Fortunately, I remembered our son’s electric key board still in its original box from his teenage years.  But did it still work?  No cord was found, but a few new batteries, and it was as good as new (well, almost!).  Mary Chase had been practicing Christmas carols several weeks before Christmas, but Mrs. Ferriss had not.  In fact, she had never played a key board before in her life.  How thankful I was for the flexibility of this 92-year old great-grandmother!!  She was willing to give it a try, and try she did!

Amidst the twinkling lights of the Christmas tree and the warmth of a roaring fire, our family watched and listened with amazement as Miriam Ferriss and her great-granddaughter Mary Chase performed a concert together.  As the strains of Joy to the World were played, I could feel the tears weld up in my eyes; my heart about to burst.  What a beautiful picture of life as it was created to be!

 I will sing of the mercies of the LORD forever; With my mouth will I make known Your faithfulness to all generations.  (Psalm 89:1-2)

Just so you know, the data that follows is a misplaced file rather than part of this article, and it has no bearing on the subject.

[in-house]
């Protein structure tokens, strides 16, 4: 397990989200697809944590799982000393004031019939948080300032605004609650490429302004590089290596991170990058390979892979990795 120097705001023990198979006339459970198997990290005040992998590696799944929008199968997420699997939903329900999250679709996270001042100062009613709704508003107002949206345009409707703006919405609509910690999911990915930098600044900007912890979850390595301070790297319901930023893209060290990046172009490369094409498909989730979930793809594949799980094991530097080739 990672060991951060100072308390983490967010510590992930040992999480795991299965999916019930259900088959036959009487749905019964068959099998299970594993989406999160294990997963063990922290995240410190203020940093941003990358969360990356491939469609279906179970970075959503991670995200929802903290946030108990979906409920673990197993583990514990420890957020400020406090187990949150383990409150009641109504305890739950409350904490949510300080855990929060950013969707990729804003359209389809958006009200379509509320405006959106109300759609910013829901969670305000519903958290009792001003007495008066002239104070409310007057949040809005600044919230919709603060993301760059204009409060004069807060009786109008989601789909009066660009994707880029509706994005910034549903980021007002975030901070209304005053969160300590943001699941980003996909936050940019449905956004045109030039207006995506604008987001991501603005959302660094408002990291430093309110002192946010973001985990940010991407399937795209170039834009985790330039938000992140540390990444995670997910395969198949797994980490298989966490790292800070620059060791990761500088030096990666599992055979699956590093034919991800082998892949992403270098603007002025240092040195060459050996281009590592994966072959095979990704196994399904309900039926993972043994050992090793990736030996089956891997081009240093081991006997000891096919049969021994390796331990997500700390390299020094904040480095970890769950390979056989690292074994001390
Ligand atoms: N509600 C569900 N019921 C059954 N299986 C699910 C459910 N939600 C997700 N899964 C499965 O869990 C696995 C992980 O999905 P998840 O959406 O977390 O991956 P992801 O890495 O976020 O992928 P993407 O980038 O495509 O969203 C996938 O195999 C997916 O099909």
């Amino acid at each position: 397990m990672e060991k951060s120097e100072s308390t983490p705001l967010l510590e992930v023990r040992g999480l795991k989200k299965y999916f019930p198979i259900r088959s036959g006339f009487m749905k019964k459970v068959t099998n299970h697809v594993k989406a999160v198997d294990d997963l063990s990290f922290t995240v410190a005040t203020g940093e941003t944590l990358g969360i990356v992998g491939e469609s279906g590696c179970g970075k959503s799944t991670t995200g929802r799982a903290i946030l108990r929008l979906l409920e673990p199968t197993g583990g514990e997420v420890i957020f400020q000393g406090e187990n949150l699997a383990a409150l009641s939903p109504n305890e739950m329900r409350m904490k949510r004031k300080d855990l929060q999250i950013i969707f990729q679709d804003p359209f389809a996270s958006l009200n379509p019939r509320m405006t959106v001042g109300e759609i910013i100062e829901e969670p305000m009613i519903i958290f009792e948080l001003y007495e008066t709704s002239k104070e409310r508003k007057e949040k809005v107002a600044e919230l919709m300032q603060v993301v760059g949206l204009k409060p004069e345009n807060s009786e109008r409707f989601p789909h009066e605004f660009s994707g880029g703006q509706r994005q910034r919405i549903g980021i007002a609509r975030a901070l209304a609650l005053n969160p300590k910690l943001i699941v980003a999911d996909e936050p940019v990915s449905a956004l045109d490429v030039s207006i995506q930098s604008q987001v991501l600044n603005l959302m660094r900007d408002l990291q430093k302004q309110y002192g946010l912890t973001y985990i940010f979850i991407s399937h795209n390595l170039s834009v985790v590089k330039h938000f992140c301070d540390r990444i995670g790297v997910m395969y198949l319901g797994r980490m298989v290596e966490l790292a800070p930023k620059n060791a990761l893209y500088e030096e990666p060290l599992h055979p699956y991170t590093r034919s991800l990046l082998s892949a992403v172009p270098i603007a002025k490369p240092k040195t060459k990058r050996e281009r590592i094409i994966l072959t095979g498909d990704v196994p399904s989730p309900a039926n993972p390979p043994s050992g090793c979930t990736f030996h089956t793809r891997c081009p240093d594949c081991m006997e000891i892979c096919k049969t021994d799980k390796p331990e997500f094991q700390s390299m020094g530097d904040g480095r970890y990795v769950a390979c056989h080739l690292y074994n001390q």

One day the new heavens and the new earth will be filled with thousands upon thousands of generations playing and singing together to the glory of God. If this “foretaste” of that glorious day is any indication, we are in for some kind of party!! 🙂

Blessings,

Pam

 

 

 

 

A Bible to Treasure

 

On a recent trip to visit my sister she shared a treasure that brought tears to my eyes; she shared our grandmother’s Bible from the late 1800s. I hadn’t known that this Bible even existed, so I was eager to open the pages. As I opened the first few pages there before me was a family tree – going back to 1885 when my grandparents married, then listing the birthdates of each of their nine children, then the dates of the children’s marriages and their spouse names.